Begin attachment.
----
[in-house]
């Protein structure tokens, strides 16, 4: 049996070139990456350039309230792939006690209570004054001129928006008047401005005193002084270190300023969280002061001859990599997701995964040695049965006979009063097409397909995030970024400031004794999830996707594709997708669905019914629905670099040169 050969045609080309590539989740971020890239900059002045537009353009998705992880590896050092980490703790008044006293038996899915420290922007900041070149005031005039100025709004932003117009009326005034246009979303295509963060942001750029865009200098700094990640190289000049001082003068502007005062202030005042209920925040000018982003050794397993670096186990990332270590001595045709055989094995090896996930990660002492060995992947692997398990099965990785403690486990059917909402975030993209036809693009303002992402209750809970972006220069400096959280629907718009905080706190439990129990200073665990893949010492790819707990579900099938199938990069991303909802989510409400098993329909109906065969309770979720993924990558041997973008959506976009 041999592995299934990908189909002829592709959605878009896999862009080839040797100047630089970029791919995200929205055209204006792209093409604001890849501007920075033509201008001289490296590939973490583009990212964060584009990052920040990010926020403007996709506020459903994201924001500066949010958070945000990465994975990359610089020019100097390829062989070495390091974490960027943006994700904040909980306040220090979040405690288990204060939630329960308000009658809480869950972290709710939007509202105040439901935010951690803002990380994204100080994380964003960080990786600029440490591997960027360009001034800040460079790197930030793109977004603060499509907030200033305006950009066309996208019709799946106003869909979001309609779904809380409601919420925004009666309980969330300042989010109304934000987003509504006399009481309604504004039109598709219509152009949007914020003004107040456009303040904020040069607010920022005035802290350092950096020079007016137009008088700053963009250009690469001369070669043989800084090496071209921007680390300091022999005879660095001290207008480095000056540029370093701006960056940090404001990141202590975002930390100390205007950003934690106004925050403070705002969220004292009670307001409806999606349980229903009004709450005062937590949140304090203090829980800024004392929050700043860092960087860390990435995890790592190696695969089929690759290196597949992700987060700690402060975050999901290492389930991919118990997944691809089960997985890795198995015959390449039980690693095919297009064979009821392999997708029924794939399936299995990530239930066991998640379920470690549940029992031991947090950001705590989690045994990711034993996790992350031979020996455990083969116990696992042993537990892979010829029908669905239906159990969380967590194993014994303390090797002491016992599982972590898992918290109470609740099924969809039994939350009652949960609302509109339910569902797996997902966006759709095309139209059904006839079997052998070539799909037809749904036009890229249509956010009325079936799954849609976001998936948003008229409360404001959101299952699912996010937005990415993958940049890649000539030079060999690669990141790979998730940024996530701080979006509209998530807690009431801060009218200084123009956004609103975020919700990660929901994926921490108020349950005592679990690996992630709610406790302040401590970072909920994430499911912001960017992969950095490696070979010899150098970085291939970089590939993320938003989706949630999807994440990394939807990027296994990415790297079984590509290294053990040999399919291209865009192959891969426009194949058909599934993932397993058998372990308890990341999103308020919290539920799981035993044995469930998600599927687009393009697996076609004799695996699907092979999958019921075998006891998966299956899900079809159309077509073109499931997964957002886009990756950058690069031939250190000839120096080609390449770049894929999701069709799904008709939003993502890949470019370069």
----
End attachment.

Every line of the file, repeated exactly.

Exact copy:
[in-house]
């Protein structure tokens, strides 16, 4: 049996070139990456350039309230792939006690209570004054001129928006008047401005005193002084270190300023969280002061001859990599997701995964040695049965006979009063097409397909995030970024400031004794999830996707594709997708669905019914629905670099040169 050969045609080309590539989740971020890239900059002045537009353009998705992880590896050092980490703790008044006293038996899915420290922007900041070149005031005039100025709004932003117009009326005034246009979303295509963060942001750029865009200098700094990640190289000049001082003068502007005062202030005042209920925040000018982003050794397993670096186990990332270590001595045709055989094995090896996930990660002492060995992947692997398990099965990785403690486990059917909402975030993209036809693009303002992402209750809970972006220069400096959280629907718009905080706190439990129990200073665990893949010492790819707990579900099938199938990069991303909802989510409400098993329909109906065969309770979720993924990558041997973008959506976009 041999592995299934990908189909002829592709959605878009896999862009080839040797100047630089970029791919995200929205055209204006792209093409604001890849501007920075033509201008001289490296590939973490583009990212964060584009990052920040990010926020403007996709506020459903994201924001500066949010958070945000990465994975990359610089020019100097390829062989070495390091974490960027943006994700904040909980306040220090979040405690288990204060939630329960308000009658809480869950972290709710939007509202105040439901935010951690803002990380994204100080994380964003960080990786600029440490591997960027360009001034800040460079790197930030793109977004603060499509907030200033305006950009066309996208019709799946106003869909979001309609779904809380409601919420925004009666309980969330300042989010109304934000987003509504006399009481309604504004039109598709219509152009949007914020003004107040456009303040904020040069607010920022005035802290350092950096020079007016137009008088700053963009250009690469001369070669043989800084090496071209921007680390300091022999005879660095001290207008480095000056540029370093701006960056940090404001990141202590975002930390100390205007950003934690106004925050403070705002969220004292009670307001409806999606349980229903009004709450005062937590949140304090203090829980800024004392929050700043860092960087860390990435995890790592190696695969089929690759290196597949992700987060700690402060975050999901290492389930991919118990997944691809089960997985890795198995015959390449039980690693095919297009064979009821392999997708029924794939399936299995990530239930066991998640379920470690549940029992031991947090950001705590989690045994990711034993996790992350031979020996455990083969116990696992042993537990892979010829029908669905239906159990969380967590194993014994303390090797002491016992599982972590898992918290109470609740099924969809039994939350009652949960609302509109339910569902797996997902966006759709095309139209059904006839079997052998070539799909037809749904036009890229249509956010009325079936799954849609976001998936948003008229409360404001959101299952699912996010937005990415993958940049890649000539030079060999690669990141790979998730940024996530701080979006509209998530807690009431801060009218200084123009956004609103975020919700990660929901994926921490108020349950005592679990690996992630709610406790302040401590970072909920994430499911912001960017992969950095490696070979010899150098970085291939970089590939993320938003989706949630999807994440990394939807990027296994990415790297079984590509290294053990040999399919291209865009192959891969426009194949058909599934993932397993058998372990308890990341999103308020919290539920799981035993044995469930998600599927687009393009697996076609004799695996699907092979999958019921075998006891998966299956899900079809159309077509073109499931997964957002886009990756950058690069031939250190000839120096080609390449770049894929999701069709799904008709939003993502890949470019370069």